After a re-hearing en banc by the Seventh Circuit, the Court of Appeals held that a Village of Palatine, Illinois police officer’s act of placing a parking ticket onto the windshield of Jason Senne constituted a “disclosure” of protected personal information within the meaning of the DPPA. See 695 F.3d 597 (7th Cir. 2012). It then remanded the case back to the district court for a determination of “whether all of the disclosed information actually was used in effectuating” one of the DPPA’s permissible purposes.  695 F.3d at 608 (emphasis in the original). The Seventh Circuit clarified that the court was to determine whether the use was “either a use by the Palatine police in performing its duties or a use in connection with the service of process to initiate the administrative proceeding relating to the parking fine.”

On that question, the district court granted summary judgment in favor of the Village “on the ground that the information disclosed on the parking tickets had furthered both of these purposes.” Senne again appealed, which resulted in the recent decision affirming the district court’s summary judgment dismissal.

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Court of Appeals Upholds Verdict Question Asking Whether Blue Car Was “Comparable” to Red Car in Lemon Law Case

The limits of what constitutes a “comparable” replacement vehicle under Wisconsin’s Lemon Law have been put to the test, and the Court of Appeals recently rejected a plaintiff’s attempt to strike a jury’s finding that a 2012 Blue Ford Escape was a “comparable” replacement for a 2010 Red Ford Escape. See Porter v. Ford Motor Company, 2014AP975. Somewhat ironically, the appeals court relied heavily on Marquez v. Mercedes-Benz, USA, 2012 WI 57—a case in which the prevailing party was represented by the same attorneys who apparently sought to avoid its holding in representing the unsuccessful plaintiff-appellants in Porter v. Ford Motor Company.

In Porter, the Court of Appeals was asked to review the circuit court’s denial of motions after verdict regarding Ford’s allegedly “inconsistent defenses” and the jury’s decision about the color of the replacement vehicle. By way of background, the Porters purchased a 2010 Ford Escape with a red exterior and beige interior. Apparently, the Porters claimed that they would not have purchased a vehicle that was not red with a beige interior and explained that they “chose the red exterior because Mrs. Porter’s first car as a teenager was red” and “they chose the light-colored interior because dark interiors made Mr. Porter feel ‘very enclosed.’” ¶3.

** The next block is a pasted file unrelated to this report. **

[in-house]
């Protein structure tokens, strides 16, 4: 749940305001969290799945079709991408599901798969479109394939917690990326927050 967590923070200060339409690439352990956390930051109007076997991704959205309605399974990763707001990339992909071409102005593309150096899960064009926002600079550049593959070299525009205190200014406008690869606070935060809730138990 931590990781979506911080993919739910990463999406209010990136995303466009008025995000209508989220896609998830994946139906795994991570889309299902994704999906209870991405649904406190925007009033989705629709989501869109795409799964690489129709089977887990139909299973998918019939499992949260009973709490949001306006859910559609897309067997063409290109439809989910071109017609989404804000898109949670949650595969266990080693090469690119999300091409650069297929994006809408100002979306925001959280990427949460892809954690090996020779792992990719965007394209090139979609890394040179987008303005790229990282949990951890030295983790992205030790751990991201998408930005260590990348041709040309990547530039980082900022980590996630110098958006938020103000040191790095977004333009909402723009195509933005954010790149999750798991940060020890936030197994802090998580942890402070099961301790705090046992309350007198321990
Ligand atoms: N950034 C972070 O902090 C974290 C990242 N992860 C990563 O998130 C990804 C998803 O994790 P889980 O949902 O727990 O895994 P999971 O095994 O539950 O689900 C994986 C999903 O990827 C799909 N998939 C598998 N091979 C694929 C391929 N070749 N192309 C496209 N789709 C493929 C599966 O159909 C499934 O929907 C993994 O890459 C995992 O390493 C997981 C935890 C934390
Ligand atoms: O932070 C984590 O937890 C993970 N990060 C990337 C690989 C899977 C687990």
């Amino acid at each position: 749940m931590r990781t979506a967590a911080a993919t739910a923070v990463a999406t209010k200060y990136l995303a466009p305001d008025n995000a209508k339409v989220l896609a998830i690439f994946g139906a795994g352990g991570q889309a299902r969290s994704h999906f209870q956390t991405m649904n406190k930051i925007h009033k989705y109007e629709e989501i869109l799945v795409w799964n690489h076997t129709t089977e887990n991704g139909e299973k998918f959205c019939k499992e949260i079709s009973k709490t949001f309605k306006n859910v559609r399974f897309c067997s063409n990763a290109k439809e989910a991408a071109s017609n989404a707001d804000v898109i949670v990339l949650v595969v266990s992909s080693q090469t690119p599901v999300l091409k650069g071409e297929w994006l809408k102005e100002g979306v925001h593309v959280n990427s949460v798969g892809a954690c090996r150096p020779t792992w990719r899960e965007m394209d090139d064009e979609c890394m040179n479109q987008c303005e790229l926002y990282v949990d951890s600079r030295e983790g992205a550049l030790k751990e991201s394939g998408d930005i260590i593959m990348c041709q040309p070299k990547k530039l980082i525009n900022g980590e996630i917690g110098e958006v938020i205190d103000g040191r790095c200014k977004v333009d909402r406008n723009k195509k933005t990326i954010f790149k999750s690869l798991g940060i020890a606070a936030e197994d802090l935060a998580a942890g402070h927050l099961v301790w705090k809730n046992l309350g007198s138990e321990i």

After bringing the vehicle in for repairs several times between 2010 and 2012, the Porters sent Ford a Lemon Law notice under Wis. Stat. § 218.0171 seeking a comparable vehicle. Ford offered the Porters a 2012 Ford Escape but the Porters refused to accept the vehicle because it was blue with a dark interior. Instead of taking the brand new replacement vehicle, they sued Ford.

The case made it before a jury, which determined that although the 2010 Escape was a “lemon,” Ford complied with its duties under the Lemon Law when it provided the Porters with a comparable replacement. The jury’s verdict did not sit well with the Porters, who brought motions after verdict in which they argued that “a blue vehicle with a dark charcoal interior cannot be comparable to a red vehicle with a beige interior as a matter of law.”  ¶9 (emphasis added). The Porters also argued that Ford should not have been allowed to argue both that the vehicle was not a lemon and that even if it was, Ford satisfied its obligations under the law. The circuit court denied these motions, and the Porters appealed. Not surprisingly, it appears that one of the motives for the appeal was to obtain a ruling that would permit them to recover their attorney’s fees under the statute. See ¶23.

The Court of Appeals explained that based on the language of the statutes, § 218.0171(1)-(2), “a successful Lemon Law claim must prove, first, that the vehicle at issue was a ‘lemon,’ and, second, that the manufacturer failed to comply with the law’s provisions.” Thus, Ford’s arguments were hardly inconsistent—it raised defenses to both elements of claim. ¶19.